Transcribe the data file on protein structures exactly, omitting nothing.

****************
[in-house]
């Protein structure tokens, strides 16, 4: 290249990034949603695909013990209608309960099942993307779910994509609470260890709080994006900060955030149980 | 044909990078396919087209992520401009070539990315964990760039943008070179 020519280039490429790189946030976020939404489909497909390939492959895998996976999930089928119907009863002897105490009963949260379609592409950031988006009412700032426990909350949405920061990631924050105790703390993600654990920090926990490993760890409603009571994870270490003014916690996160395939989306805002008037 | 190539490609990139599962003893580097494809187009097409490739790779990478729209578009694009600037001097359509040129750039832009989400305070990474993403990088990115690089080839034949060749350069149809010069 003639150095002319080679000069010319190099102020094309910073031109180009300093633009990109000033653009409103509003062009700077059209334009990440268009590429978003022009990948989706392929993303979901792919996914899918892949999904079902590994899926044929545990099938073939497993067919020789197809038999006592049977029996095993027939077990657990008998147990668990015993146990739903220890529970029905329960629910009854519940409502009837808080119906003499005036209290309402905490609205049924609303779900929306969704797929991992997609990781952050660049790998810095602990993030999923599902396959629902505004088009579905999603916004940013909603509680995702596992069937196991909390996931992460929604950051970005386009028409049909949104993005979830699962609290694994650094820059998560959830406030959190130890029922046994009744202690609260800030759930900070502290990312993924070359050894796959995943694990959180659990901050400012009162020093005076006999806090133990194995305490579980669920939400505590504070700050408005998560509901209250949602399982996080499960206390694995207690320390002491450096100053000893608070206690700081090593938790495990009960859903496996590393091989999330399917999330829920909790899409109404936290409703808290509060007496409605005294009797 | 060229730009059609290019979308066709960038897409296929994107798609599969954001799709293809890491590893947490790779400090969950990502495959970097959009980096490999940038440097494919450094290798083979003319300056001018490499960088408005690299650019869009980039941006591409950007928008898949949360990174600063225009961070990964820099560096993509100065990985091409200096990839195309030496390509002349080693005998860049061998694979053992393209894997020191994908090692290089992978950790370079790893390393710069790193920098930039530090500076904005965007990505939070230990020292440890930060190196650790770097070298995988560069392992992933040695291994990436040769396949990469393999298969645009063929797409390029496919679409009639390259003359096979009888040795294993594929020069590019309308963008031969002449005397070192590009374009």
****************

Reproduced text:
[in-house]
């Protein structure tokens, strides 16, 4: 290249990034949603695909013990209608309960099942993307779910994509609470260890709080994006900060955030149980 | 044909990078396919087209992520401009070539990315964990760039943008070179 020519280039490429790189946030976020939404489909497909390939492959895998996976999930089928119907009863002897105490009963949260379609592409950031988006009412700032426990909350949405920061990631924050105790703390993600654990920090926990490993760890409603009571994870270490003014916690996160395939989306805002008037 | 190539490609990139599962003893580097494809187009097409490739790779990478729209578009694009600037001097359509040129750039832009989400305070990474993403990088990115690089080839034949060749350069149809010069 003639150095002319080679000069010319190099102020094309910073031109180009300093633009990109000033653009409103509003062009700077059209334009990440268009590429978003022009990948989706392929993303979901792919996914899918892949999904079902590994899926044929545990099938073939497993067919020789197809038999006592049977029996095993027939077990657990008998147990668990015993146990739903220890529970029905329960629910009854519940409502009837808080119906003499005036209290309402905490609205049924609303779900929306969704797929991992997609990781952050660049790998810095602990993030999923599902396959629902505004088009579905999603916004940013909603509680995702596992069937196991909390996931992460929604950051970005386009028409049909949104993005979830699962609290694994650094820059998560959830406030959190130890029922046994009744202690609260800030759930900070502290990312993924070359050894796959995943694990959180659990901050400012009162020093005076006999806090133990194995305490579980669920939400505590504070700050408005998560509901209250949602399982996080499960206390694995207690320390002491450096100053000893608070206690700081090593938790495990009960859903496996590393091989999330399917999330829920909790899409109404936290409703808290509060007496409605005294009797 | 060229730009059609290019979308066709960038897409296929994107798609599969954001799709293809890491590893947490790779400090969950990502495959970097959009980096490999940038440097494919450094290798083979003319300056001018490499960088408005690299650019869009980039941006591409950007928008898949949360990174600063225009961070990964820099560096993509100065990985091409200096990839195309030496390509002349080693005998860049061998694979053992393209894997020191994908090692290089992978950790370079790893390393710069790193920098930039530090500076904005965007990505939070230990020292440890930060190196650790770097070298995988560069392992992933040695291994990436040769396949990469393999298969645009063929797409390029496919679409009639390259003359096979009888040795294993594929020069590019309308963008031969002449005397070192590009374009």